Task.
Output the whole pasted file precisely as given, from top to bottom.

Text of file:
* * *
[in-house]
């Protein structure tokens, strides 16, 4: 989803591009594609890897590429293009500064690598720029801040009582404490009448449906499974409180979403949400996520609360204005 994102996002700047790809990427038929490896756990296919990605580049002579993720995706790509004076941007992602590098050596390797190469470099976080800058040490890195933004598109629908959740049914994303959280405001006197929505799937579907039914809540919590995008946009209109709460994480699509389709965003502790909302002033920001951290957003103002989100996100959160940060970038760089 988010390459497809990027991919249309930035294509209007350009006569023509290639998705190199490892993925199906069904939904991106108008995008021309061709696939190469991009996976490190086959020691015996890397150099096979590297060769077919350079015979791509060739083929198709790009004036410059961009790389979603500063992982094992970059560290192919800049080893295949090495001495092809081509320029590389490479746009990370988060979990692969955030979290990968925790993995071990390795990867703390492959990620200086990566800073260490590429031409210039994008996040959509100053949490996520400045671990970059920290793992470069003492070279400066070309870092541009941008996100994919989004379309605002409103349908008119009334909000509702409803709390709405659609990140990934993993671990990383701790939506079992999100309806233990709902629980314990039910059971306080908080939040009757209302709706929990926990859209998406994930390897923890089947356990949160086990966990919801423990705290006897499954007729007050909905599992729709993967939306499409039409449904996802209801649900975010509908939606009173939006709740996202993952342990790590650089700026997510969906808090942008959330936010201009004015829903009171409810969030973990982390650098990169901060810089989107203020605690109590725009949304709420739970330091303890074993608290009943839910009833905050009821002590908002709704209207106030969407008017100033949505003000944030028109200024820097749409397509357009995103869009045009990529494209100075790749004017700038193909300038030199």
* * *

[in-house]
């Protein structure tokens, strides 16, 4: 989803591009594609890897590429293009500064690598720029801040009582404490009448449906499974409180979403949400996520609360204005 994102996002700047790809990427038929490896756990296919990605580049002579993720995706790509004076941007992602590098050596390797190469470099976080800058040490890195933004598109629908959740049914994303959280405001006197929505799937579907039914809540919590995008946009209109709460994480699509389709965003502790909302002033920001951290957003103002989100996100959160940060970038760089 988010390459497809990027991919249309930035294509209007350009006569023509290639998705190199490892993925199906069904939904991106108008995008021309061709696939190469991009996976490190086959020691015996890397150099096979590297060769077919350079015979791509060739083929198709790009004036410059961009790389979603500063992982094992970059560290192919800049080893295949090495001495092809081509320029590389490479746009990370988060979990692969955030979290990968925790993995071990390795990867703390492959990620200086990566800073260490590429031409210039994008996040959509100053949490996520400045671990970059920290793992470069003492070279400066070309870092541009941008996100994919989004379309605002409103349908008119009334909000509702409803709390709405659609990140990934993993671990990383701790939506079992999100309806233990709902629980314990039910059971306080908080939040009757209302709706929990926990859209998406994930390897923890089947356990949160086990966990919801423990705290006897499954007729007050909905599992729709993967939306499409039409449904996802209801649900975010509908939606009173939006709740996202993952342990790590650089700026997510969906808090942008959330936010201009004015829903009171409810969030973990982390650098990169901060810089989107203020605690109590725009949304709420739970330091303890074993608290009943839910009833905050009821002590908002709704209207106030969407008017100033949505003000944030028109200024820097749409397509357009995103869009045009990529494209100075790749004017700038193909300038030199």